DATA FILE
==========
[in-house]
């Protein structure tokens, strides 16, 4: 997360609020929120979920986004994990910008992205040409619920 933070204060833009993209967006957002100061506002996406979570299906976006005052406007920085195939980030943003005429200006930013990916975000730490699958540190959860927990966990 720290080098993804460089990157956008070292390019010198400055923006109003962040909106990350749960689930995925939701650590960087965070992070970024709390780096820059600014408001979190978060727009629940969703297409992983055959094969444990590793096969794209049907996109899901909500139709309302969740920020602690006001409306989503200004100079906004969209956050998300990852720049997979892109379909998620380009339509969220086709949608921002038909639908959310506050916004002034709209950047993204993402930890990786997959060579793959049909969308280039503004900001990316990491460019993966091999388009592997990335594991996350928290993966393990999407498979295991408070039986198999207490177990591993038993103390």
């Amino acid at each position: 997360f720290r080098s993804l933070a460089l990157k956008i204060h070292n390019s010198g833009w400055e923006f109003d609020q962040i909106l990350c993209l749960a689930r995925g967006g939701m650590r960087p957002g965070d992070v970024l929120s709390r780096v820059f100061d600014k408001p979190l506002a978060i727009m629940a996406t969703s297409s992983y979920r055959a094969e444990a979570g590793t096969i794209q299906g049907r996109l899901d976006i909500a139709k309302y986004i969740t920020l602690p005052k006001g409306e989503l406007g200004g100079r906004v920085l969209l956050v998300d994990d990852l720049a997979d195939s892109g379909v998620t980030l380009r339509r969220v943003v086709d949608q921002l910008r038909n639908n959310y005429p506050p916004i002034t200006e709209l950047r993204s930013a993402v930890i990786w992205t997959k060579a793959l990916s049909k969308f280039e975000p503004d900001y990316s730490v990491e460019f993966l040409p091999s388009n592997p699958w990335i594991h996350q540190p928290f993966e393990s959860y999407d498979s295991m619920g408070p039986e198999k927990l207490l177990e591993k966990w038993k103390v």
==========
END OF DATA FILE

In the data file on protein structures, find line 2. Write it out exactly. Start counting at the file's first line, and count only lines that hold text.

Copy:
């Protein structure tokens, strides 16, 4: 997360609020929120979920986004994990910008992205040409619920 933070204060833009993209967006957002100061506002996406979570299906976006005052406007920085195939980030943003005429200006930013990916975000730490699958540190959860927990966990 720290080098993804460089990157956008070292390019010198400055923006109003962040909106990350749960689930995925939701650590960087965070992070970024709390780096820059600014408001979190978060727009629940969703297409992983055959094969444990590793096969794209049907996109899901909500139709309302969740920020602690006001409306989503200004100079906004969209956050998300990852720049997979892109379909998620380009339509969220086709949608921002038909639908959310506050916004002034709209950047993204993402930890990786997959060579793959049909969308280039503004900001990316990491460019993966091999388009592997990335594991996350928290993966393990999407498979295991408070039986198999207490177990591993038993103390």